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Cyber insurance buyers that don’t have necessary risk mitigation security controls in place could face higher rates, nonrenewals or declines by insurers, Amwins Group Inc. said in a report Wednesday.
The Charlotte, North Carolina-based wholesaler said on top of increasing rates and more restrictive terms, the lack of multi-factor authentication among policyholders is proving to be a “challenge” when securing cyber liability coverage.
“Moving forward, the market will require insureds to demonstrate they have the necessary risk mitigation security controls in place, such as multi-factor authentication on remote access, email and/or privileged IT accounts as well as backups in the cloud (or otherwise segregated from the network),” Amwins said in its Q2/Q3 2021 State of the Market report.
Ransomware, an issue most often triggered by lenient security controls, has been the biggest claims driver over the past year in both frequency and severity, Amwins said.
“Currently, we are seeing underwriters put pressure on the security controls employed by insureds to better mitigate risk exposure,” it said.
Specialty insurance markets have experienced some of the hardest market conditions most have ever seen in the last two years, James Drinkwater, president of Amwins and Amwins Brokerage, said in the report.
“The market continues to be dynamic. While we have seen a deceleration in the rate environment in some areas, we are seeing dramatic increases in others,” Mr. Drinkwater said.
All professional lines are feeling the effects of a hard insurance market, with cyber liability continuing to experience the greatest degree of change, Amwins said.
Very few markets are willing to offer $10 million limits on cyber risks. “Most accounts that purchased a $10 million limit from a single carrier in 2020 are now seeing those limits cut to $5 million – with pricing increasing, sometimes dramatically, on renewal,” the report said.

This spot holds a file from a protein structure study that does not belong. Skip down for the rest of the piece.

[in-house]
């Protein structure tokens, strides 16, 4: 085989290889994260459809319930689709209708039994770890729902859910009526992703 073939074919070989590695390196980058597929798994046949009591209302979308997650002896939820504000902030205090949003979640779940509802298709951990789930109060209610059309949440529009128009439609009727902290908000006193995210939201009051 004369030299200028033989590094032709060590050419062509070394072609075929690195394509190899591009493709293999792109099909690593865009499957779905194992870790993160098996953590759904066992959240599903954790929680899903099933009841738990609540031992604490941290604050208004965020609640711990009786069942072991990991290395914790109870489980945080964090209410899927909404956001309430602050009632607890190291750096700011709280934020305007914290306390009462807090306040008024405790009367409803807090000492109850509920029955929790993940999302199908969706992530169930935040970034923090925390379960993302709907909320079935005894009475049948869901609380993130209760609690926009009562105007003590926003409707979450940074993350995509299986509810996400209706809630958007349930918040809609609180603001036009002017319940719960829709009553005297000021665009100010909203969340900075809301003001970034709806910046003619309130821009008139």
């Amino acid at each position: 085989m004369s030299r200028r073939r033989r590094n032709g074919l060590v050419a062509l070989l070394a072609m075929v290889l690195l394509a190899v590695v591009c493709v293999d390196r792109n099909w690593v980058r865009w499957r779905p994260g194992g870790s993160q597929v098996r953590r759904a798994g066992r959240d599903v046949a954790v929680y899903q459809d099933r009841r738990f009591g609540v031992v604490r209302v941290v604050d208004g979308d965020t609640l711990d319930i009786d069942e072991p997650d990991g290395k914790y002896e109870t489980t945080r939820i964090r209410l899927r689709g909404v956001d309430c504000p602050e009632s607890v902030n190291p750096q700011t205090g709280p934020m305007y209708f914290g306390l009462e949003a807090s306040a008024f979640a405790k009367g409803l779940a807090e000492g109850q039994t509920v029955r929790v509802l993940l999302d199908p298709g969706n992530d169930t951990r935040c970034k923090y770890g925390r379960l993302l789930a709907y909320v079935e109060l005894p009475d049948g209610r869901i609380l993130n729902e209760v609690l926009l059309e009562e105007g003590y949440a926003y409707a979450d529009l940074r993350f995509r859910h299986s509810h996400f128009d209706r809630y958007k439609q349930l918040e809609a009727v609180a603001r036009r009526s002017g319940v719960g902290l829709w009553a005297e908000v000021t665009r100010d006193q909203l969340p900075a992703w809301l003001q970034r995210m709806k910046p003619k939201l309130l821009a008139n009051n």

Directors and officers liability has experienced some degree of rate flattening, but this could abruptly change as activity surrounding mergers and acquisitions and special purpose acquisition companies increase, Amwins said.
For the D&O market as a whole, renewals are seeing between 9% and 12% increases, higher for accounts with losses or greater risk exposure.
In the property market, capacity remains sufficient, with availability dependent on risk perception and rate. Excess and surplus lines insurers are more willing to entertain flat to 10% rate increases in more desirable classes of business, according to the report.
However, the Florida condominium market is seeing rate increases of 15% to 30% as a best-case scenario, following the Champlain Towers tragedy.
The remaining four months of 2021 will be a “bellwether” for catastrophe-exposed business in a year that has already been active in climate-driven claims, Amwins said.
The E&S market remains responsive with surplus lines premiums increasing 22% in the first half of 2021.
In excess casualty, public entity, residential construction and habitational remain some of the more challenging sectors, along with wildfire-exposed risks, according to the report.
“Staying on top of this hard casualty market will require retailers and brokers to provide complete submissions with detailed risk characteristics and get well ahead of renewals,” Amwins said.
Insurance products introduced by insurtech companies will widen in scope, although cyber coverage is expected to continue to be a major focus.